Fresh Produce Remains Leading Cause of Outbreaks
Still, Americans Should Eat More, Not Less, Fruits and Vegetables
Fresh produce items like cilantro, cucumbers, cantaloupes, and peppers that are often eaten raw cause more foodborne illness than any other single category of food, according to a study by the Center for Science in the Public Interest.
The nonprofit food safety and nutrition watchdog group reviewed 10 years of outbreak data to determine which foods are most often linked to outbreaks of foodborne disease and identify trends in illnesses. Over the period studied, fresh produce caused 629 outbreaks and almost 20,000 illnesses.
That doesn’t mean Americans should avoid fruits and vegetables, CSPI says. While the number of outbreaks and illnesses is large, on a pound-for-pound basis fresh produce is safer than many other foods.
“You are twice as likely to get sick from eating a serving of chicken as from eating a serving of vegetables,” said CSPI senior food safety attorney David Plunkett, co-author of the report. “The data support improving the safety of our produce supply but don’t support eating less fruits and vegetables, which provide valuable nutrients.”
Over the period studied there was a total of 193,754 illnesses reported from 9,626 outbreaks. An outbreak is defined as two or more cases of a similar illness caused by the same food source. Out of the total number of reported outbreaks, the CDC was able to identify both the food source and contaminant in less than 40 percent. CSPI only reviewed those 3,485 “solved” outbreaks.
CSPI found that seafood is the second leading cause of outbreaks, but because the number of people sickened in any one outbreak is small, it caused fewer illnesses than most foods. Measured on a pound-for-pound basis, however, seafood remains the leading cause of foodborne illness.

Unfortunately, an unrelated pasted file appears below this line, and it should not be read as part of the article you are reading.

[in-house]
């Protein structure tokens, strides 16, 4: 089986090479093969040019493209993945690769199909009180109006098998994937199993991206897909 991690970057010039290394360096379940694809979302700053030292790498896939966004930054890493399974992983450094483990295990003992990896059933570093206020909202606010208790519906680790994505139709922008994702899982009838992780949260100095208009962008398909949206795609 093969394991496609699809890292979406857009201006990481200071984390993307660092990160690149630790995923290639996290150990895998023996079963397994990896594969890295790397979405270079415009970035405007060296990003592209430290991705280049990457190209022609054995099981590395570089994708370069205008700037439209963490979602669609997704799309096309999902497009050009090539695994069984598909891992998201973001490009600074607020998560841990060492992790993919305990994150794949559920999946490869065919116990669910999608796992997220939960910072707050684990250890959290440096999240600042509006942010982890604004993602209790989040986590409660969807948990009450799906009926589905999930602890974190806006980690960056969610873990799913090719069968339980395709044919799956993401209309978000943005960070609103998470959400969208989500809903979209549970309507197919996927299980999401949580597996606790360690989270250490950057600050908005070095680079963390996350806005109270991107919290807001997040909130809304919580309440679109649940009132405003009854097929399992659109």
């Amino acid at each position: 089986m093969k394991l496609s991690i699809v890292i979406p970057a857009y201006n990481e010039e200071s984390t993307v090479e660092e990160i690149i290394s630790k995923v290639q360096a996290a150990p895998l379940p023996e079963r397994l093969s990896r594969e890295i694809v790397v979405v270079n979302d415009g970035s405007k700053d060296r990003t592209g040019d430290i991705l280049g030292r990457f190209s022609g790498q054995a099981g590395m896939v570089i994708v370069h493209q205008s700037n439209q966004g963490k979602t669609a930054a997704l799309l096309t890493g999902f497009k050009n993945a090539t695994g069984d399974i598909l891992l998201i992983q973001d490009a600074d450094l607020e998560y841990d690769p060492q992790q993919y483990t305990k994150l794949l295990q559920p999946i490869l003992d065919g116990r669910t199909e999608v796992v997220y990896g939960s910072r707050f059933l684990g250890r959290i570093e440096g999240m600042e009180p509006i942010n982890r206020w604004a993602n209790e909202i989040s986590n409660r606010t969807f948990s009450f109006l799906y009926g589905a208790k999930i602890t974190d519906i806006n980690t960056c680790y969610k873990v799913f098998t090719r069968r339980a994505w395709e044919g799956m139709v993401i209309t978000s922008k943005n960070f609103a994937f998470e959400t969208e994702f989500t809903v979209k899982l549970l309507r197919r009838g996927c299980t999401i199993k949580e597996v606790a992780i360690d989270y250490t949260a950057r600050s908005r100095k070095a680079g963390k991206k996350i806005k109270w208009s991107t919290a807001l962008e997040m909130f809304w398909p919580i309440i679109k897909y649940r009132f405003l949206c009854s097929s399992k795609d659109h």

Poultry caused more outbreaks and illnesses than either beef or pork.
Most outbreaks (1,283) began in restaurants, but their average size per outbreak is smaller than outbreaks that occurred in group settings such as catered events, churches, schools and prisons where large numbers of people are eating the same food.
The study found the foodborne illness surveillance system is improving, but more needs to be done, Plunkett said. Illnesses caused by cilantro contaminated with the intestinal parasite Cyclospora illustrate the problem. It took three years of outbreaks before investigators found the source—cilantro grown in Mexican fields that were littered with toilet paper and human feces.
“Far too many outbreaks are not getting solved quickly or are going unsolved altogether, thereby forgoing opportunities to implement corrective measures,” Plunkett said. “We need a better surveillance system.”
The study sounded one positive note about the current surveillance system. It found that the standardized, electronic surveillance system for reporting outbreaks has contributed to more consistent reporting from 2010 to 2013.
Based on its review, CSPI recommends that Congress fund improvements to the surveillance system, including providing more assistance to state public health efforts. And, CSPI says, Congress needs to fund full implementation of the Food Safety Modernization Act, which includes produce safety standards.
The report issued today is CSPI’s 17th Outbreak Alert.
Contact Jeff Cronin (jcronin[at]cspinet.org) or Ariana Stone (astone[at]cspinet.org).